As to all counts, the court has provided some examples of relevant FARs in order to demonstrate that Plaintiffs' claims arise from a field that is fully occupied by federal regulation. But these examples should not be construed as an exhaustive list of all FARs potentially relevant to this case. Indeed, the court has not comprehensively reviewed all existing FARs; additional regulations may ultimately be relevant to determining the standards of care applicable to Plaintiffs' claims. --------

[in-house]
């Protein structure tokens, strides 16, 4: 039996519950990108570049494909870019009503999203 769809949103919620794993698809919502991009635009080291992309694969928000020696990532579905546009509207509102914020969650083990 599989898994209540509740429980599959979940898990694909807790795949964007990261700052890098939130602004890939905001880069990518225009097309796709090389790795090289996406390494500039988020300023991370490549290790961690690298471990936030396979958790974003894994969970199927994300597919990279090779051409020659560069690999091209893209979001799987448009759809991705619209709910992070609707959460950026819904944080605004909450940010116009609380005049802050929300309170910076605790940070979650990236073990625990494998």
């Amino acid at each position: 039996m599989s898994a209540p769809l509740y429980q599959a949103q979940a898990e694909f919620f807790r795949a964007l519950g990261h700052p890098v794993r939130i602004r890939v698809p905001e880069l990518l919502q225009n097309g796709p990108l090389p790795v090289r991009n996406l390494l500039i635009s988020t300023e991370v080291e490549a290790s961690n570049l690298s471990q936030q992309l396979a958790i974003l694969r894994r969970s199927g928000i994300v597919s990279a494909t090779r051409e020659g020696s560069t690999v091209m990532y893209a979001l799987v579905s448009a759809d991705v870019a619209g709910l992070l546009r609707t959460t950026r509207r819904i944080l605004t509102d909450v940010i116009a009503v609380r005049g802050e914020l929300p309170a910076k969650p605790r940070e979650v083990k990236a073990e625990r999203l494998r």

Plaintiffs' state law claims are preempted by the FAA and FARs solely as to the applicable standard of care. But whether Defendants breached those standards of care and what remedies may be appropriate remain questions to be answered under state law principles. To be clear, although Plaintiffs will be permitted to pursue their claims in state court, they will not be allowed to substitute a state law standard of care for the FAA standard of care applicable to any of their claims. Plaintiffs acknowledge as much in their briefing, stating that they "seek relief under state law remedies and apply other state law standards in negligence but apply the FAA standard of care." ECF No. 27 at PageID # 270 ("Plaintiffs are not asking the court to determine if the FAA standards of care for pilot medical fitness and qualifications are preempted by the FARs. Plaintiffs apply the Gilstrap court's determination that state law remedies are not preempted even if state law standards of care are preempted by pervasive federal regulation."). And while it is not clear from the face of their Complaint that Plaintiffs are alleging a violation of a federal standard of care, this omission does not render the Complaint defective under the liberal notice pleading standard applicable in state court. See Carpenter v. PNC Bank, N.A., 386 F. Supp. 3d 1339, 1346 (D. Haw. 2019) (explaining that under Hawaii Rules of Civil Procedure—unlike under the Federal Rules as explained in Bell Atlantic Corp. v. Twombly, 550 U.S. 544 (2007)—a complaint need only "set forth 'a short and plain statement of the claim showing that the pleader is entitled to relief'" and that "it is not necessary to plead legal theories with precision") (quoting Bank of America, N.A. v. Reyes-Toledo, 143 Haw. 249, 258-59, 428 P.3d 761, 770-71 (2018)).